The Dark Man by Stephen King
Illustrated by Glenn Chadbourne
88 pages; Cemetery Dance Publications; July 2013
I know, right? ILLUSTRATED POEM, you guys. By KING, no less.
I’ve wanted to get my hands on this bad boy since it was released, but I’m cheap. (Sorry to shock you.) And my library didn’t have it. Until BAM, I randomly did one of my obsessive King-checks that I do every now and then and my library DID have it. Got it in December. MERRY CHRISTMAS TO ME!
I kind of avoided reading too much about this when it came out because I knew how brief it was, and I wanted to experience it as unspoiled as I could. Now, if anyone knows me from real life (or from previous reviews, I suppose) you know I’m a Stephen King fan. And as I wrote a whole book of poetry (and somewhat foolishly) majored in it in college, I’m ALSO a poetry fan.
I know what you’re thinking. “Amy’s going to hate this! Because she’s a poetry snob! King can’t write poetry!”
Ha! Little do you know, he’s published some poetry. And I liked it. I was pretty sure going into this I’d like it. (Here’s my favorite I’ve read of his, if you’re interested. It’s the “steal it, steal it, and wear it for my own” that gets me.)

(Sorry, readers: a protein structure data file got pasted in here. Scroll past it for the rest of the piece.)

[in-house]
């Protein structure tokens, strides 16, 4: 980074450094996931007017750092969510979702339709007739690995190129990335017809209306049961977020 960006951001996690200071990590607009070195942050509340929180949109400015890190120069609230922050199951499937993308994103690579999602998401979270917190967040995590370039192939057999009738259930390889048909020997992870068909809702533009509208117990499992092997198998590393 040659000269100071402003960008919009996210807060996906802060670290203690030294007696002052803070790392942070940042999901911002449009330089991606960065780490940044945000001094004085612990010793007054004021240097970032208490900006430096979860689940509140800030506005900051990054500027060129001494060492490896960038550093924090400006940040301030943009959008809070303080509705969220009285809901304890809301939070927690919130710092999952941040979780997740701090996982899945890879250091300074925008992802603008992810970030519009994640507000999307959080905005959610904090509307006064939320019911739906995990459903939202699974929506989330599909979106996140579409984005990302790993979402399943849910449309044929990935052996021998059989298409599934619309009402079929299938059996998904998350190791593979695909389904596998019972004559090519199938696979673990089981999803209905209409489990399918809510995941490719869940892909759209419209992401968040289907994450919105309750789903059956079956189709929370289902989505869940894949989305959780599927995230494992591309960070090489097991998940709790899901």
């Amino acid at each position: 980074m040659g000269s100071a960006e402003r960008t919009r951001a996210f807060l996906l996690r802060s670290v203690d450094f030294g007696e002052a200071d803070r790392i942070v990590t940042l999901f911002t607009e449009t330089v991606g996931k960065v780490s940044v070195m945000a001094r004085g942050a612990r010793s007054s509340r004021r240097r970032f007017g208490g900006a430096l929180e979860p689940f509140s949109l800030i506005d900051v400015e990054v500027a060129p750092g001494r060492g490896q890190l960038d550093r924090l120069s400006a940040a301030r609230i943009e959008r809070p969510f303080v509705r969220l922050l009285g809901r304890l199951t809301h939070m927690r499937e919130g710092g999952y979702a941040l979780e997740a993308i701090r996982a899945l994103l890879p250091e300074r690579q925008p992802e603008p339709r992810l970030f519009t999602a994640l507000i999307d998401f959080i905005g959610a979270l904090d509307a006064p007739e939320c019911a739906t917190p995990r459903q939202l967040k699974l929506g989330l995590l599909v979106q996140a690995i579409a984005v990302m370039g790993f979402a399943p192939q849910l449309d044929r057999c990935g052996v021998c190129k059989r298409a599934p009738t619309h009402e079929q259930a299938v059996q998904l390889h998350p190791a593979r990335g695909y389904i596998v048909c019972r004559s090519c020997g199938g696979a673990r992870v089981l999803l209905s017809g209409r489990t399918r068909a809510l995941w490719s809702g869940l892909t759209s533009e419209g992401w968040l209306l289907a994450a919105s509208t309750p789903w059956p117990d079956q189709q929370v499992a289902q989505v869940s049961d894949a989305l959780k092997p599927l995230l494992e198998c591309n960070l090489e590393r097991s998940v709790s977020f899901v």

This is a poem he wrote in 1969 before Randall Flagg became Randall Flagg. Randall Flagg was just The Dark Man, then: a man who walked, and walked, and walked, and you knew, without even knowing why, really, to cross the street when he was coming. Something about the eyes. Something about the smile. Something just a little too hungry, maybe.
Did I like it?
Yes. Very much.
It’s got a Prufrock feel to it; it even starts with a Prufrock quote. And why not? Prufrock and The Dark Man are both outsiders, both looking in on something they can’t have. Difference is, Prufrock doesn’t get angry and take it because he thinks he deserves it.
Chadbourne’s illustrations are unsettling. But rightfully so, for this poem. Because the poem itself is unsettling. It’s short, but it gets inside and it worries you. Because this man could be anyone, and he could be right outside, right now. And a locked door probably wouldn’t stop him. Not if he really wanted to get in. Not if he decided where you were was where he wanted to be.
It really is a gorgeous little book. And I’m all for doing things like this; anything that makes poetry more accessible and – well, dare I say it? – COOL. Completely alright with me. I might be a bit of a King completist, I’ll admit that, but this is something that even the non-King fan could enjoy. A poetry fan, a graphic novel fan, a horror fan. There’s room for everyone on the road with The Dark Man, if you can keep up.
If you want to keep up, that is. I don’t know that you do. You might find your soul slipping away with every step.